purchase the donated foods requested by State Units on Aging, and to 
meet expenses related to such purchases. The agreement also authorizes 
FNS to carry over any such funds that are not used in the current 
fiscal year to make purchases of donated foods for the appropriate 
State Units on Aging in the following fiscal year.


Sec.  250.69  Disasters.

    (a) Use of donated foods to provide congregate meals. The 
distributing agency may provide donated foods from current inventories, 
either at the distributing or recipient agency level, to a disaster 
organization (as defined in Sec.  250.2), for use in providing 
congregate meals to persons in need of food assistance as a result of a 
Presidentially declared disaster or emergency (hereinafter referred to 
collectively as a ``disaster''). FNS approval is not required for such 
use. However, the distributing agency must notify FNS that such 
assistance is to be provided, and the period of time that it is 
expected to be needed. The distributing agency may extend such period 
of assistance as needs dictate, but must notify FNS of such extension.
    (b) Use of donated foods for distribution to households. Subject to 
FNS approval, the distributing agency may provide donated foods from 
current inventories, either at the distributing or recipient agency 
level, to a disaster organization, for distribution to households in 
need of food assistance because of a disaster. Such distribution may 
continue for the period that FNS has determined to be necessary to meet 
the needs of such households. However, households receiving disaster 
SNAP (D-SNAP) benefits are not eligible to receive such donated food 
assistance.
    (c) Approval of disaster organization. Before distribution of 
donated foods to a disaster organization, the distributing agency must 
review and approve such organization's application in accordance with 
applicable FNS guidance, which must be submitted to the distributing 
agency either electronically or in written form. The distributing 
agency must also submit such application to FNS for review and approval 
before permitting distribution of donated foods to households.
    (1) The disaster organization's application must, to the extent 
possible, include the following information:
    (i) A description of the disaster situation;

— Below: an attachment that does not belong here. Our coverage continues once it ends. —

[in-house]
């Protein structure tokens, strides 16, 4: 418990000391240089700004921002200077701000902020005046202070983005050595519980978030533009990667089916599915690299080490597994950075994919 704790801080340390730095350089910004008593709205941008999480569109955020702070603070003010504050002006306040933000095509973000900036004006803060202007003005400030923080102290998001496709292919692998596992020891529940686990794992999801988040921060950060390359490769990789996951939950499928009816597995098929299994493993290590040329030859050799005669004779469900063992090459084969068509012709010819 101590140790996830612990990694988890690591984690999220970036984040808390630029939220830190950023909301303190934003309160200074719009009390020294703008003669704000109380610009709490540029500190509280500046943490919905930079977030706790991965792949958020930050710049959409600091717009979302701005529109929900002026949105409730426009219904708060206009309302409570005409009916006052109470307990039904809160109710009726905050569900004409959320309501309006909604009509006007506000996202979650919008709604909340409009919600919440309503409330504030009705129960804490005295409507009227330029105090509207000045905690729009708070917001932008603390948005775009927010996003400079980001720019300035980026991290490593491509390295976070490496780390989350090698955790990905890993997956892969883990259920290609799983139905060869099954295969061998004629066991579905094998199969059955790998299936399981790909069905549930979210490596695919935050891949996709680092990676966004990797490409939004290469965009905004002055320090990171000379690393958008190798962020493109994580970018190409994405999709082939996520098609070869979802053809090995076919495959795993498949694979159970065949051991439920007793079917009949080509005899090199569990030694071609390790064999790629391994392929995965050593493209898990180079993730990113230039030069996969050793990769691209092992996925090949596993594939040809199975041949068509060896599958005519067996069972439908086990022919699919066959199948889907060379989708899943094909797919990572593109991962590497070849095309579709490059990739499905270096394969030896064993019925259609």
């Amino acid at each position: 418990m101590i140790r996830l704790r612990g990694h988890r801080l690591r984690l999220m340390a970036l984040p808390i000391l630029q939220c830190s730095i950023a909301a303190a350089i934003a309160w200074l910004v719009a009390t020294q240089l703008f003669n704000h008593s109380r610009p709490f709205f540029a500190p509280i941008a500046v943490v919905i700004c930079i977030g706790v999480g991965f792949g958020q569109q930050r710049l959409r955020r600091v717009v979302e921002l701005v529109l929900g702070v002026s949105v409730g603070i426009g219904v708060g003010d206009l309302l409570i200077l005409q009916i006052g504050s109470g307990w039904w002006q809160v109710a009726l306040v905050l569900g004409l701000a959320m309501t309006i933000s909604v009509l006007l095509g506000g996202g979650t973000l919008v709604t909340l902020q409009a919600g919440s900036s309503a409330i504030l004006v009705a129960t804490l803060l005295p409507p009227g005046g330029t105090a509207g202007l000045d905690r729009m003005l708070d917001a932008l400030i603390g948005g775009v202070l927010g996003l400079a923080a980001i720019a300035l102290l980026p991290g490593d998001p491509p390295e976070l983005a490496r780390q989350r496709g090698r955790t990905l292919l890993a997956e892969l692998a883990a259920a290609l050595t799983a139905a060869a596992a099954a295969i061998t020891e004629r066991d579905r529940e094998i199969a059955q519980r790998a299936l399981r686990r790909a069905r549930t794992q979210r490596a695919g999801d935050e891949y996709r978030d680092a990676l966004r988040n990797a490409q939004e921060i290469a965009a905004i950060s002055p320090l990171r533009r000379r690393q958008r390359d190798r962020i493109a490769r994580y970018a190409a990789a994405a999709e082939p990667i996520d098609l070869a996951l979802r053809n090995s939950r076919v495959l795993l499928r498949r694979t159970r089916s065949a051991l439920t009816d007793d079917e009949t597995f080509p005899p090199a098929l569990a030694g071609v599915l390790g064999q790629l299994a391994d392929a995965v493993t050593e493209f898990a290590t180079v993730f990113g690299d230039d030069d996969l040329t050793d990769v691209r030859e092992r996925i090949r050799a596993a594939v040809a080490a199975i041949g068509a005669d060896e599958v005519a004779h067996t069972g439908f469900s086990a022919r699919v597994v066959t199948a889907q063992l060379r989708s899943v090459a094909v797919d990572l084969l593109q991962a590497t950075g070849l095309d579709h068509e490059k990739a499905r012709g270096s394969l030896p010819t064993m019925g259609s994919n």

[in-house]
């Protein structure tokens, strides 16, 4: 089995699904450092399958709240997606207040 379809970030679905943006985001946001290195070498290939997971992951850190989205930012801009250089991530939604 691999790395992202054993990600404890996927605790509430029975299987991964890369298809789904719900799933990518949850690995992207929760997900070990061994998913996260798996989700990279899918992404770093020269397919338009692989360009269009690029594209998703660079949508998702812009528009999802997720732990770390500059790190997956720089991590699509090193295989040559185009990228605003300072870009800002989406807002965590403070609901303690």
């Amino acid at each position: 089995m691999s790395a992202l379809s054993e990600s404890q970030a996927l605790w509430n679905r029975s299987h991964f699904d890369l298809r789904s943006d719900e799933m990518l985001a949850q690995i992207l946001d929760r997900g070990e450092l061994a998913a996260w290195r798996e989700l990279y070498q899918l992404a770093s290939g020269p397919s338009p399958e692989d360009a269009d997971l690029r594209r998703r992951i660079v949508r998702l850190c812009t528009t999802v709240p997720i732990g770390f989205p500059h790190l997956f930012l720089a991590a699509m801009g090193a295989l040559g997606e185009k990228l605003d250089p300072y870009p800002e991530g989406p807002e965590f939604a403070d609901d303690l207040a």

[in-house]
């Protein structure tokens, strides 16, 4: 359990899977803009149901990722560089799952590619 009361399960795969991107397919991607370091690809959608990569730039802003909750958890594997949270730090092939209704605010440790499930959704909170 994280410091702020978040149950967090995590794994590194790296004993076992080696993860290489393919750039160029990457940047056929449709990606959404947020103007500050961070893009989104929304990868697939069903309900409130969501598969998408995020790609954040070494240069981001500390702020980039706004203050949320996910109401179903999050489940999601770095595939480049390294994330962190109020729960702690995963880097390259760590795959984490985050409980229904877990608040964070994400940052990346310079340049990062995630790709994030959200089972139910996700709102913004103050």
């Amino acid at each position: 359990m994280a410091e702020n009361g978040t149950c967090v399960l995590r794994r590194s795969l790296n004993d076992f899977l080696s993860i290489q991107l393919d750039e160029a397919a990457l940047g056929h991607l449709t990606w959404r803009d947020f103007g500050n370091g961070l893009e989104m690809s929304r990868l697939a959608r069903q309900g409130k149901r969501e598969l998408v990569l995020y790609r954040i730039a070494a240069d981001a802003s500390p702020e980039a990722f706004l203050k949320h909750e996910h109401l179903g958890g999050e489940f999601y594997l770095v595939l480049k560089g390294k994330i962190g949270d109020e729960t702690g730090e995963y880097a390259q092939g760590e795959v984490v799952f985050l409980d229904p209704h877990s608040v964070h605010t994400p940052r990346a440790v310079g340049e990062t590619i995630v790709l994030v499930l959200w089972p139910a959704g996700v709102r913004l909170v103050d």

(ii) The number of people requiring assistance;
    (iii) The period of time for which donated foods are requested;
    (iv) The quantity and types of food needed; and
    (v) The number and location of sites where donated foods are to be 
used, to the extent that such information is known.
    (2) In addition to the information required in paragraph (c)(1) of 
this section, disaster organizations applying to distribute donated 
foods to households must include the following information in their 
application:
    (i) An explanation as to why such distribution is needed;
    (ii) The method(s) of distribution available; and
    (iii) A statement assuring that D-SNAP benefits and donated food 
assistance will not be provided simultaneously to individual 
households, and a description of the system that will be implemented to 
prevent such dual participation.
    (d) Information from households. If the issuance of D-SNAP benefits 
has been approved, the distributing agency must ensure that the 
disaster organization obtains the following information from households 
receiving donated foods, and reports such information to the 
distributing agency:
    (1) The name and address of the household members applying for 
assistance;
    (2) The number of household members; and
    (3) A statement from the head of the household certifying that the 
household is in need of food assistance, is not receiving D-SNAP 
benefits, and

[[Page 23114]]

understands that the sale or exchange of donated foods is prohibited.
    (e) Eligibility of emergency relief workers for congregate meals. 
The disaster organization may use donated foods to provide meals to any 
emergency relief workers at the congregate feeding site who are 
directly engaged in providing relief assistance.
    (f) Reporting and recordkeeping requirements. The distributing 
agency must report to FNS the number and location of sites where 
donated foods are used in congregate meals or household distribution as 
these sites are established. The distributing agency must also report 
the types and amounts of donated foods from distributing or recipient 
agency storage facilities used in disaster assistance, utilizing form 
FNS-292A, Report of Commodity Distribution for Disaster Relief, which 
must be submitted electronically, within 45 days from the termination 
of disaster assistance. This form must also be used to request 
replacement of donated foods, in accordance with paragraph (g) of this 
section. The distributing agency must maintain records of reports and